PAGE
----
TBILISI, DFWatch – Tuesday Georgia’s new election system should have been passed in parliament, but the package of bills was stopped in the last minute by a group of rights activists, who warned of potential problems.
The groups are sounding the alarm that the new election system does not create a level playing field.
Several experts and non-governmental organizations (NGOs) think the rules are not only unfair, but also a hindrance to a democratic development in Georgia. Whereas a fair election environment and a competitive environment with equal conditions are necessary for a democratic development of the country, they point to many shortcomings in the proposed rules, pointing particularly to changes in the Electoral Code and the law about Political Unions of Citizens.
The crux of the matter as they see it is that there are new restrictions on party financing. These make it hard for private players to affect the process. But on the other hand, there is not a correspondingly strict regime imposed on how the public makes use of its resources in the election campaign. This could lead to a misuse of public offices for campaign purposes, as seen in the last election.
“The proposed legislative changes establishes strict and non-proportion restrictions for the private sector, while the government has the opportunity to use the administrative resources and wide campaign possibility,” the NGOs’ statement says.
They call for the government to adopt legislative changes which “will provide freedom of speech for the private sector and voters; create equal and competitive environment for political unions; will not apply strict and non-proportional restrictions on business, NGOs and voters during the election campaign; will not create the possibility for diws interpretation and will not create a danger to ordinary voters and legal entities,” reads the statement, signed by Georgian Young Lawyers Association, International Transparency Georgia, Society for the Fair Elections and Democracy, Coalition freedom of choice, Open Society Georgia and the other NGOs working on the electoral issues.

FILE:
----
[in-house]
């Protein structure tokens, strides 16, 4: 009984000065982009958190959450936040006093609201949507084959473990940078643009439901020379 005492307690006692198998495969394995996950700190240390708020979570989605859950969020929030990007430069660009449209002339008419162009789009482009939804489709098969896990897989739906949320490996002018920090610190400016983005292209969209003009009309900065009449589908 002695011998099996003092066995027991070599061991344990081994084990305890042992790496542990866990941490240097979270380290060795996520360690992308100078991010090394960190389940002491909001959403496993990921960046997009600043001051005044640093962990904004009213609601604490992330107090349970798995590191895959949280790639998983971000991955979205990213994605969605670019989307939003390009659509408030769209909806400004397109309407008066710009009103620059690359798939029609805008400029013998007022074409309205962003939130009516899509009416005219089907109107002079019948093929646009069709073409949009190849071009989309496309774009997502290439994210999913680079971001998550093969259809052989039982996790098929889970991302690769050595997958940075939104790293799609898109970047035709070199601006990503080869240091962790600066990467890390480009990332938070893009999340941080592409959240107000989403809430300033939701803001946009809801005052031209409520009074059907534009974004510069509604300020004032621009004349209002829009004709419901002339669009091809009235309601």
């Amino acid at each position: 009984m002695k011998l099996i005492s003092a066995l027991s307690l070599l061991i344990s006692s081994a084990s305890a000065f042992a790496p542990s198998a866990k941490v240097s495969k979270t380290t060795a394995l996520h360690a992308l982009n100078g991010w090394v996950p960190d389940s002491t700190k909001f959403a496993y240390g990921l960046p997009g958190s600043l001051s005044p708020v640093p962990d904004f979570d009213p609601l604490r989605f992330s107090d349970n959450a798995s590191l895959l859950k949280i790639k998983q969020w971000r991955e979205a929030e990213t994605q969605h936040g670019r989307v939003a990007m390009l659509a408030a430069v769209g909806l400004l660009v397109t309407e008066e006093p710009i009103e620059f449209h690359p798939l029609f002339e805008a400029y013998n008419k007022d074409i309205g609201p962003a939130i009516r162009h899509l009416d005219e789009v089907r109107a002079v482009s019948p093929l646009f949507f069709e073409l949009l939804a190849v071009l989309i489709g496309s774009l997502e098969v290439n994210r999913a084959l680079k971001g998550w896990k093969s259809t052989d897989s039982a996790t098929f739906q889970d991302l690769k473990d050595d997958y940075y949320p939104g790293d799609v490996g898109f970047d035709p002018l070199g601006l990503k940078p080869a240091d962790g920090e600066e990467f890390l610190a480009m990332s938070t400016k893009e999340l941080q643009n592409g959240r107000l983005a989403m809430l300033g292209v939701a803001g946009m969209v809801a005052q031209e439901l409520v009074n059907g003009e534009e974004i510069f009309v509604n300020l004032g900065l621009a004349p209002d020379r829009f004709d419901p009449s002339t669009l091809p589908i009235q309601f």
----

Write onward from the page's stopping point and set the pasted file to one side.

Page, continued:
The government has put forth a broad initiative, not only changing the two laws mentioned, but also modifying the constitution. But the NGOs pointed especially to the changes regarding party financing, rules which might directly affect themselves. According to some analysts, the rules could mean that human rights groups will fall under the law’s definition of ‘political union’, if their work is seen as benefiting a political party. Therefore, they will be subject to the new tight restrictions on party financing (see graphic).
These bills should have been adopted Tuesday at a special session of parliament, which is the third hearing, but several issues remained open; including the issue of the non-governmental sector’s connection to political parties. Accordingly, the bills will be approved at the third hearing after consultations between the non-governmental sector and the government.
There are ten months left till the parliamentary election. The last parliamentary election in 2008 was marred by officials abusing their powers in order to mobilize voters for the ruling party.